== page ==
"Needle Through Brick" is a great independent production from Season of Light studio, which documents the loss of Chinese martial culture in modern SE Asia. Filmed in Borneo in 2005, NTB is a heart felt story about how the unique gift of Chinese martial arts is fast becoming an antiquated trinket in the age of new gadgets, bells, and whistles.
Running just over 50 minutes the production quality (as with many documentaries) is top notch, and quite frankly the editing work is some of the best I have seen in modern documentaries. Telling the story of the diaspora of Chinese to SE Asia because of the Japanese occupation, and the Revolution via still photographs was both complete and harrowing. Audio and video are excellently executed.
The masters interviewed throughout NTB are not famous by any means. No world champions. No noted authors. These are simple men who share a passion for the Chinese martial arts coming from various backgrounds, and that is the appeal. Normal every day people who are the inheritors of something so rich as a martial art, yet these strong men are as fragile as a newborn babe if they cannot pass along their knowledge to the next generation. Demo's overdubbed with interviews pepper the viewer showcasing the physical beauty of the arts (for those martial nerds, the arts showcased are mostly southern in origin such as Hung Gar, White Crane, Chu/Chow Gar, and some Taiji as well), while listening to the teachers sharing stories of their past and discussing concerns of their future.
On one hand the teachers tell stories of how strict their teachers were, some being forced to pray to Jesus, others not being taught anything for up to 10 years having to prove their dedication, discipline, and loyalty! Then in the same breathe the teachers complain how students now days do not have the desire and dedication to train. Perhaps the casual observer would not think anything of this as lots of mystery and myth surround kung fu, but those who know a bit more about the reality of training would have to kind of shrug and scratch their head. Withholding lessons for a decade, forcing students to adhere to the dogma of your personal religion, one would have to wonder where the mystery is. No doubt students lack interest!
"Needle Through Brick" does not assume an answer to the question it poses. In true documentary fashion it simply reports the story, giving its subjects the conch, if you will, allowing the story to lay out as seen through the teachers eyes. I found myself wondering if the masters of yester-year such as O Sensei, Sun Lu Tang, Chang Dung Shen, Mas Oyama etc. sat around complaining about the laziness of their students 100 years ago. I think to a certain degree every generation thinks the newest crop of students do not live up to the standards set forth decades before. I do not believe this is a uniquely Chinese issue.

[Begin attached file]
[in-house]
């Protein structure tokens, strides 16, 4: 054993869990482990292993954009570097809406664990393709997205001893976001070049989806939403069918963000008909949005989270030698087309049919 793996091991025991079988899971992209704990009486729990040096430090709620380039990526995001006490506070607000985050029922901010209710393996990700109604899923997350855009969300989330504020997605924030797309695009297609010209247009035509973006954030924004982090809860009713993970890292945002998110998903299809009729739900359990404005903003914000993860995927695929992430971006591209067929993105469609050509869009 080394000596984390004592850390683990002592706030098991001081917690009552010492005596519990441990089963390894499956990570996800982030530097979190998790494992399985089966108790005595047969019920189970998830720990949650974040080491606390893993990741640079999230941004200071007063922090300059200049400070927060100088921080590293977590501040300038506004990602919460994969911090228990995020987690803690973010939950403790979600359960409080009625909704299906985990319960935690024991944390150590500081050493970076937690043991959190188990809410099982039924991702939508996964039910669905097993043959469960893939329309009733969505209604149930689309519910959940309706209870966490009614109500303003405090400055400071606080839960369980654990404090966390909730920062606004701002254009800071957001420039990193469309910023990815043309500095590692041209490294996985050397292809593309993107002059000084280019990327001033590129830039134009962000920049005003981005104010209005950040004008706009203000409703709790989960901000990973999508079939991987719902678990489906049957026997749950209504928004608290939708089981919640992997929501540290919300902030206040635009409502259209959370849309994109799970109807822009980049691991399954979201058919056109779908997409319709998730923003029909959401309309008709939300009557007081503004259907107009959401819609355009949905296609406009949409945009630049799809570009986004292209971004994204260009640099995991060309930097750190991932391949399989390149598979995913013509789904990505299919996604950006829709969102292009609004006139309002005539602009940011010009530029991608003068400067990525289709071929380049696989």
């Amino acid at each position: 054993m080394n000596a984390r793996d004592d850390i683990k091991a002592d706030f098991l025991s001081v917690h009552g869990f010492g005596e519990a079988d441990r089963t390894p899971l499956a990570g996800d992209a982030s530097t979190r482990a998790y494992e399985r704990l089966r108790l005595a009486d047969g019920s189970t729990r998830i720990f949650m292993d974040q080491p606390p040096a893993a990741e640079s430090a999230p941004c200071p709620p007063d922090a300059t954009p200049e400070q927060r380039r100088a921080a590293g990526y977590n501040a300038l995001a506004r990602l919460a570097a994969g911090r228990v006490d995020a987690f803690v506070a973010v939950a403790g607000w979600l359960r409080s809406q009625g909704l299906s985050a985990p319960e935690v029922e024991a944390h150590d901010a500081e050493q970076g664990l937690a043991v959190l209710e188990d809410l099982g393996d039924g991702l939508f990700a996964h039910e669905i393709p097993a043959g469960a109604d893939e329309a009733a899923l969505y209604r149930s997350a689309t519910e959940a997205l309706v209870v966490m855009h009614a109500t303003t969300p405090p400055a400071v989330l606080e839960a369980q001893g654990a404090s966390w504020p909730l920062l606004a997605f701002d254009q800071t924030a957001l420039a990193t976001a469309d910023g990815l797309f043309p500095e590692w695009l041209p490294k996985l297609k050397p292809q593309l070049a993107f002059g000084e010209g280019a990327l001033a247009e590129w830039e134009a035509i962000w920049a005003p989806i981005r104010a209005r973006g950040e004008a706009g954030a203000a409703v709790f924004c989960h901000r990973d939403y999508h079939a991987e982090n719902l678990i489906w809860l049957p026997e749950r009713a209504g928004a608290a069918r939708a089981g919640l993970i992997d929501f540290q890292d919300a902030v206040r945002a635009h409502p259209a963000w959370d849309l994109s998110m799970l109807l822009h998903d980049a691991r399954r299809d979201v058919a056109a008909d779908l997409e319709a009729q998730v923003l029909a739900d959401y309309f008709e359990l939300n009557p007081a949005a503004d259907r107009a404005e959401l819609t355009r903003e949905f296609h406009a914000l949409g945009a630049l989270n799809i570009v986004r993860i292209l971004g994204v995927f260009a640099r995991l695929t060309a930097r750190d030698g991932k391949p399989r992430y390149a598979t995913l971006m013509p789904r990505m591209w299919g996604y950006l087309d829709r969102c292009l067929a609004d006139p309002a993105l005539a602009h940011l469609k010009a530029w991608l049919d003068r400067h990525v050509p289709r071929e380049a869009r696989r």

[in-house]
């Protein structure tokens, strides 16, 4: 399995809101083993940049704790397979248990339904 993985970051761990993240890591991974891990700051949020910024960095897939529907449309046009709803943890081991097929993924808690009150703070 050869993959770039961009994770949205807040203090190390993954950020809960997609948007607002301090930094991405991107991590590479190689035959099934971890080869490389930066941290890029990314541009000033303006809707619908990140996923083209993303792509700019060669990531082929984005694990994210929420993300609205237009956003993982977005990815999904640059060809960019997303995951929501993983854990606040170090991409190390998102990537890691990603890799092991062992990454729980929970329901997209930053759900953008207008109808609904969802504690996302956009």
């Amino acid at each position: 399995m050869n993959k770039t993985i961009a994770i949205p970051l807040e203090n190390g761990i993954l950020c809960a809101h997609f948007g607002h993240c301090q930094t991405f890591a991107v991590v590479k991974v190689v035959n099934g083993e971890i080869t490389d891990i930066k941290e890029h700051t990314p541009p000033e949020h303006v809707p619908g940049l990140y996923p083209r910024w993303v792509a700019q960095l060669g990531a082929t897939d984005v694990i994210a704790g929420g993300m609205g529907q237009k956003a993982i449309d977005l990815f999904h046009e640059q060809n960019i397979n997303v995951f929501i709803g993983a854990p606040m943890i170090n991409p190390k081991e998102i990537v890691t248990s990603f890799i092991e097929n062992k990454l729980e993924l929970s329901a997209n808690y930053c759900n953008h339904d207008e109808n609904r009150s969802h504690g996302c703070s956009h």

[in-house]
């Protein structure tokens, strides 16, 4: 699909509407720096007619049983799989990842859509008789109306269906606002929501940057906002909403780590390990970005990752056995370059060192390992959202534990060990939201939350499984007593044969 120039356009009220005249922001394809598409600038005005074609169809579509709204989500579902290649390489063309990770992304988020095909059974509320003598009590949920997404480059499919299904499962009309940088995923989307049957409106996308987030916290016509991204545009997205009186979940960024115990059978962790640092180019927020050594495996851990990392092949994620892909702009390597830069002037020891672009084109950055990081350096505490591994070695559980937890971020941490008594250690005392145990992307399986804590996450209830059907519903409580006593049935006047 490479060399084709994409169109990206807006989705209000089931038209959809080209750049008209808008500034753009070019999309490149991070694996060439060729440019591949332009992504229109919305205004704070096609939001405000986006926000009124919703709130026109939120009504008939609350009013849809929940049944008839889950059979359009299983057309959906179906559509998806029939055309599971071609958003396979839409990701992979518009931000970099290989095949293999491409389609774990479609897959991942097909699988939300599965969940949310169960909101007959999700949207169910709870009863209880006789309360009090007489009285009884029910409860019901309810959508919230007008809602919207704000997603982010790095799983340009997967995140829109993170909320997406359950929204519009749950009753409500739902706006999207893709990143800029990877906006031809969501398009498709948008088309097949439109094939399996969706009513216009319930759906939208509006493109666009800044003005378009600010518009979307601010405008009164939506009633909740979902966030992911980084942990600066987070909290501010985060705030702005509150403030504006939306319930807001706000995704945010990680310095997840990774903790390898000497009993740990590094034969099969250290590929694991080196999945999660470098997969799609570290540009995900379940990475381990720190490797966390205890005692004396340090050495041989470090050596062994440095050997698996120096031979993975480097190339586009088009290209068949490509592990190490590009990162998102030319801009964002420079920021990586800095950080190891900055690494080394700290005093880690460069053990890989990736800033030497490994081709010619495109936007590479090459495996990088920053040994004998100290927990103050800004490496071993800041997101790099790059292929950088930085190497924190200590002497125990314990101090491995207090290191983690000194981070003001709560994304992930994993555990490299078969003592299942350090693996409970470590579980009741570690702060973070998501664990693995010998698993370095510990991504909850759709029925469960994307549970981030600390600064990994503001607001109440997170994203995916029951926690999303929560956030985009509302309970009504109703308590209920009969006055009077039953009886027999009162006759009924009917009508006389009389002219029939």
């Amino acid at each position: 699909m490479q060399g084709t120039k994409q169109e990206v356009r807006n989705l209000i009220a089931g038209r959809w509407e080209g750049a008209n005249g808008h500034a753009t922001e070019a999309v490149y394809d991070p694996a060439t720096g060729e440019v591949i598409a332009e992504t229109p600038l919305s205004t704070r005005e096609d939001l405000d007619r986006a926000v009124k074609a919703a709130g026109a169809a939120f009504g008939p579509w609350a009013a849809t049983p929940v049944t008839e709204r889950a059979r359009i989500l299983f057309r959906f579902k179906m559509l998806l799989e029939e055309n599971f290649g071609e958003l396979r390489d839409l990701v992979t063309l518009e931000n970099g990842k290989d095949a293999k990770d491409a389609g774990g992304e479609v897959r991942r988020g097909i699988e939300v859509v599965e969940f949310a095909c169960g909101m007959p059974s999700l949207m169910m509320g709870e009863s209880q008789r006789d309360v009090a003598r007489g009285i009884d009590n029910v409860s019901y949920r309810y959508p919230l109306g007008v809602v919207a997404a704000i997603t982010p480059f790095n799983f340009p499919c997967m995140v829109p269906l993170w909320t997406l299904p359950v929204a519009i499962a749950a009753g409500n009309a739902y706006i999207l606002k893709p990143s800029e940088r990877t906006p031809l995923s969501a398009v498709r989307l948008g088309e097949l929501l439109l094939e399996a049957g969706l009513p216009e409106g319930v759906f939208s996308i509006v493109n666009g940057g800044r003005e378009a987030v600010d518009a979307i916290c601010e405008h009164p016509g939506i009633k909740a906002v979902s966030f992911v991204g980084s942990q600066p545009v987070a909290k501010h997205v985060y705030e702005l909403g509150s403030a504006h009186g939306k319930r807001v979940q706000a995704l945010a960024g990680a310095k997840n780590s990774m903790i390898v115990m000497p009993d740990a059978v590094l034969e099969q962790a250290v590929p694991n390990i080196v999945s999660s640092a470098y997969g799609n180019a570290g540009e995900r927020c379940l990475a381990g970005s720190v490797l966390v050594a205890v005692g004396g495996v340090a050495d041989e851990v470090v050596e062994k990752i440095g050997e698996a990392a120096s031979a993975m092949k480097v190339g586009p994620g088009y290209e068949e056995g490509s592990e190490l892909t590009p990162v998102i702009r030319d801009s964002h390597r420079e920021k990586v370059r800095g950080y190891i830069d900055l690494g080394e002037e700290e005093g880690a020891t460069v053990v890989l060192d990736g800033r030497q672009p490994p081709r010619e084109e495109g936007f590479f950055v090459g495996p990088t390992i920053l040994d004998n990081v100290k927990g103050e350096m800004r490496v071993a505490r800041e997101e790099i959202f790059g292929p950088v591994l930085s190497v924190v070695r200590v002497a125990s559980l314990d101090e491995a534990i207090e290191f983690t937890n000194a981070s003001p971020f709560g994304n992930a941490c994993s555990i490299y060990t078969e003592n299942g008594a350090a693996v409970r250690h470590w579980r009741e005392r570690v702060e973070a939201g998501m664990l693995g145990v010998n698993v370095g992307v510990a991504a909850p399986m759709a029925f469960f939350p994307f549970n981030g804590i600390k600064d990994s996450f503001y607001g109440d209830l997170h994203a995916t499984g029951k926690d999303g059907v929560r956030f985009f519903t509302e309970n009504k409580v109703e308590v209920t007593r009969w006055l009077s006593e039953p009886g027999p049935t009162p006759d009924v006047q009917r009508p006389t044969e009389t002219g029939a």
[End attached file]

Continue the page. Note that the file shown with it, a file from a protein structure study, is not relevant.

A fascinating glimpse into the world of Chinese martial arts through the eyes of those living in Borneo, Needle Through Brick offers a different course then what we typically see in martial art documentaries. As much as I enjoy form and fighting demo's, the real stories such as this one all too often are overshadowed by the glitz and glamour of pure performance with many films! This film echoes the concern many of us have had regarding the traditional martial arts. I know in my own personal practice and teaching I have observed that the overwhelming majority of interest in traditional arts and forms lie in the hands of those 40+. Most young students of mine are interested in fighting much more than the actual specific arts. Perhaps coincidental, or maybe just a reflection of our current state as a society I am not sure.
With this film, attention should be brought to the forefront of Chinese culture of just how important the native arts of China are, and wushu is NOT the answer to our woes! Those of us whom are instructors need to take note that though we are the gatekeepers of these traditions, we need to change a bit with the times and make an effort to reach out and share with those interested, and ensure all of our efforts throughout life are not in vain.